DUBLIN, Ohio -- Jason Day opened the door Friday to the possibility that he might skip the Olympic Games in Rio de Janeiro, Brazil, later this summer over concerns about the Zika virus. “It’s difficult to say right now,” the world No. 1 said from Muirfield Village, site of this week’s Memorial. “We’re just really trying to monitor what’s going on and make an educated decision because obviously we’re not done having kids.” Day and wife Ellie already have two kids, Dash, 3, and Lucy, 7 months. Should Day pass on the Olympics, it would be a huge blow to golf, which is back in the Games for the first time in 112 years.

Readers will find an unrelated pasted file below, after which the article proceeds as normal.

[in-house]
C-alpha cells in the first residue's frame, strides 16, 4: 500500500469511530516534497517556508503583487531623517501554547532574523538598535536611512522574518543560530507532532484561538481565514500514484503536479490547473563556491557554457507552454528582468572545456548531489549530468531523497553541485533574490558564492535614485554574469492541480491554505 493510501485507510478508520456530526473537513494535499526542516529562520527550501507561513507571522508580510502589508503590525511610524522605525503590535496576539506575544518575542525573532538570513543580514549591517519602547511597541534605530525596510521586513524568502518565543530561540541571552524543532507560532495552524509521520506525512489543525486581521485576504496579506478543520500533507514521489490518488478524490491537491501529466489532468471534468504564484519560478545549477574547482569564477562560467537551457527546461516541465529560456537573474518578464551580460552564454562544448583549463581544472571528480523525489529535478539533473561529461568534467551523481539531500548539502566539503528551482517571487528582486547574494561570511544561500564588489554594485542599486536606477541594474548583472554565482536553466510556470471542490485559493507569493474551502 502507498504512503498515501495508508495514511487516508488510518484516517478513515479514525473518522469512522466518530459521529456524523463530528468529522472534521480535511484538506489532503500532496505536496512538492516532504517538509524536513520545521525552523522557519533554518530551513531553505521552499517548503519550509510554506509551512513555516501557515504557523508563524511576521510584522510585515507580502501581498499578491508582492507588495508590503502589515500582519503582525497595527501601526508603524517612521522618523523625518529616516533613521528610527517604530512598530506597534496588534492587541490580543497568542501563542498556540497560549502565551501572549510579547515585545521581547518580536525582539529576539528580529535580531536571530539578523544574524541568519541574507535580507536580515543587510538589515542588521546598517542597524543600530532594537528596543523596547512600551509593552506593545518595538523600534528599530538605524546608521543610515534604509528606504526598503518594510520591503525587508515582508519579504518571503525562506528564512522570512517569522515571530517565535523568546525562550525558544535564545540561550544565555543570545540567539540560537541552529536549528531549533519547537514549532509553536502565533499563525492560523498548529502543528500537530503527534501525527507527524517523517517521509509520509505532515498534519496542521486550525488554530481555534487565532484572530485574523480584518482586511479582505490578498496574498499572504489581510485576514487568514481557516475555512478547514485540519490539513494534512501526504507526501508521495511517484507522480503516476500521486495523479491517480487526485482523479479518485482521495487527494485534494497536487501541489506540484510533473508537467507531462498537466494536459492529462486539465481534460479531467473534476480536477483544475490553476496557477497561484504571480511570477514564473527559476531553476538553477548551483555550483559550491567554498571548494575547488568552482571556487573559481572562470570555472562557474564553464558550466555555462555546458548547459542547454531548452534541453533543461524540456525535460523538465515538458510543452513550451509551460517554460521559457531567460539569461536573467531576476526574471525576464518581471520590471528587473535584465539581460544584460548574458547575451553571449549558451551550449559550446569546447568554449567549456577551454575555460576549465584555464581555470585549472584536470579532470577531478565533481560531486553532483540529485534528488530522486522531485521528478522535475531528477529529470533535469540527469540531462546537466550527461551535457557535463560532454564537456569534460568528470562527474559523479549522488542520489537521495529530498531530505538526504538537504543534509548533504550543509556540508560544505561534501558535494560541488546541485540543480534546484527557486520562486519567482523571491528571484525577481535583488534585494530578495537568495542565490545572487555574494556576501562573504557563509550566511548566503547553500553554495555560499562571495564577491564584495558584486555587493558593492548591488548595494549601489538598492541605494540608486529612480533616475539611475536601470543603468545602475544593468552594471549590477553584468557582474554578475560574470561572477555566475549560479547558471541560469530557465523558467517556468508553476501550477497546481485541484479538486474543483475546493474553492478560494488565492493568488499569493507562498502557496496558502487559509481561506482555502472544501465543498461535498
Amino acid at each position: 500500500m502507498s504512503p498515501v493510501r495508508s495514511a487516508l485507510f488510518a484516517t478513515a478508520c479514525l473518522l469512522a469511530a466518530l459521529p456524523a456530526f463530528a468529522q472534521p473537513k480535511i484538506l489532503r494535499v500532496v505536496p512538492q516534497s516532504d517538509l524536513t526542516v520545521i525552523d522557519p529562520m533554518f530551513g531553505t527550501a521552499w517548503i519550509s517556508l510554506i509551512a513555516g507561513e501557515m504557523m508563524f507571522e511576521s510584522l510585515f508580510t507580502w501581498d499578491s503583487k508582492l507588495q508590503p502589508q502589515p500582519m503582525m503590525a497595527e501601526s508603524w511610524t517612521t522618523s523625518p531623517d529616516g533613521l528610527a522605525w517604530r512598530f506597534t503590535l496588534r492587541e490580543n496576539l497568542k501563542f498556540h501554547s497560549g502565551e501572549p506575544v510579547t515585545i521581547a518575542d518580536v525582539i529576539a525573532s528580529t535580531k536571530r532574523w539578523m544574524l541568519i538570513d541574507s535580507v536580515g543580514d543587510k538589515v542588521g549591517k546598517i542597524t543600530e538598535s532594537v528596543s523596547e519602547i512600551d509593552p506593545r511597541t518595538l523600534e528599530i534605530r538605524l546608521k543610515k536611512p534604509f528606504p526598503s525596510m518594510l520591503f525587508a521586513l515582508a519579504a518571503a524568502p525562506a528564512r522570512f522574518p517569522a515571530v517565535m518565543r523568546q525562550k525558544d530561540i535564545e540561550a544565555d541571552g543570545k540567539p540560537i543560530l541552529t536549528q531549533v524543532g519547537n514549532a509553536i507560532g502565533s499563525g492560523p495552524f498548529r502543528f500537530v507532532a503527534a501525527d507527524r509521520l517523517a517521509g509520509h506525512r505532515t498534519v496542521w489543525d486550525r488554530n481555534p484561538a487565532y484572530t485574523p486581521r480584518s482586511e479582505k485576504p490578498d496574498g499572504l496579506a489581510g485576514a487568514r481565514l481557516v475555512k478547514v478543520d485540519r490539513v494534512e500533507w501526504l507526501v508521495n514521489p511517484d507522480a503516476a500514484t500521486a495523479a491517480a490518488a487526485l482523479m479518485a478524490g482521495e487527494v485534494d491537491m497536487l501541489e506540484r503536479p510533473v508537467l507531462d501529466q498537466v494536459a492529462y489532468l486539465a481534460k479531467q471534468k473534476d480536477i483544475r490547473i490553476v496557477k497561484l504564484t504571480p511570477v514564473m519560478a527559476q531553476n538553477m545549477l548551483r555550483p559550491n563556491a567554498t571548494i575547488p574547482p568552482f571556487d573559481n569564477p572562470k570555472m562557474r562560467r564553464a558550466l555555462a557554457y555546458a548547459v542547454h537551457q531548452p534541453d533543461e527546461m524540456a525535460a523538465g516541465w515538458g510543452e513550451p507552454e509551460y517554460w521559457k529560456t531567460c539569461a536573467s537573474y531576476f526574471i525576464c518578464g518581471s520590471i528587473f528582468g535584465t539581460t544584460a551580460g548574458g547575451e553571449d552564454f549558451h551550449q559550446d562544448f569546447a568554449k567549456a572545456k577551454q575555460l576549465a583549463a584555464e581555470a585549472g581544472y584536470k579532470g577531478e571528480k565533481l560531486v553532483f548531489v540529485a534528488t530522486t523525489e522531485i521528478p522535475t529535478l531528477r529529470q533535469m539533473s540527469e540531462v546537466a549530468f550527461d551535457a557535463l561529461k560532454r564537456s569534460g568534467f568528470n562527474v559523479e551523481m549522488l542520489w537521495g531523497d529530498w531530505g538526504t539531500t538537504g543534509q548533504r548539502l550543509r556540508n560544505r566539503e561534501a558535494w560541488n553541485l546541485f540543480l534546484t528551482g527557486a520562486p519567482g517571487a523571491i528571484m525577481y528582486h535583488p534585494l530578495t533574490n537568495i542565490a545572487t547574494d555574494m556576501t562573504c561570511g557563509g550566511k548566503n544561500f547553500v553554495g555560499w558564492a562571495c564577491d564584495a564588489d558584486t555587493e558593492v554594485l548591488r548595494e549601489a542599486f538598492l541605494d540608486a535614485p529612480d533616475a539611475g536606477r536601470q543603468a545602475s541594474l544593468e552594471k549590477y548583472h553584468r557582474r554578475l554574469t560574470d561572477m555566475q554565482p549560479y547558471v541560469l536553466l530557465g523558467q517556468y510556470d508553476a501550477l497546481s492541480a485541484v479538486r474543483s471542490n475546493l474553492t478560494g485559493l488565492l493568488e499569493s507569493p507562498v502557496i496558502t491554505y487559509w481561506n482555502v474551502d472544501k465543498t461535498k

A number of players have already pulled out — including fellow Australians Adam Scott and Marc Leishman, South Africans Louis Oosthuizen and Charl Schwartzel, and Fiji’s Vijay Singh -- but none as high profile as the 28-year-old Day, who has seven wins in his last 17 starts, including three this year. “Obviously it could happen here in the states, but I think if you are putting yourself down there there is a chance of you getting it,” Day said. “We are going to explore every avenue to make sure we make an educated decision before we go down there. “It’s just hard. It’s a medical issue. We will see. We have to see an independent doctor, not just the PGA doctor. I’m not saying it’s bias. I’m just saying we need independent advice. I think there’s a lot of guys who are on the fence about it because they don’t want to put themselves in harms way of it.” Hearing earlier this week that Detroit Tigers pitcher Francisco Rodriguez said he contracted Zika in Venezuela during the offseason and was sick for weeks and that a soccer player who is a friend of fellow golfer Hideki Matsuyama had recently been afflicted also gave Day cause for concern. Earlier this year, the World Health Organization classified Zika, a mosquito-transmitted illness that can result in microcephaly and other developmental problems in infants, as a “Public Health Emergency of International Concern.” More recently it ruled, however, that cancelling or changing the location of the Games would not alter the spread of the disease, despite the plea of 150 health professionals. “I don’t think it’s an Olympic issue, I don’t think it’s a Rio issue,” Day said. “I think it’s a medical issue that’s attached to the what happens if I go there, get it, and bring it back. Because they don’t know. The recommendation from the CDC is X but you don’t know how long it will last in your body for. So I am a little wary on it and once again I just have to make a smart educated decision on whether I go or not.”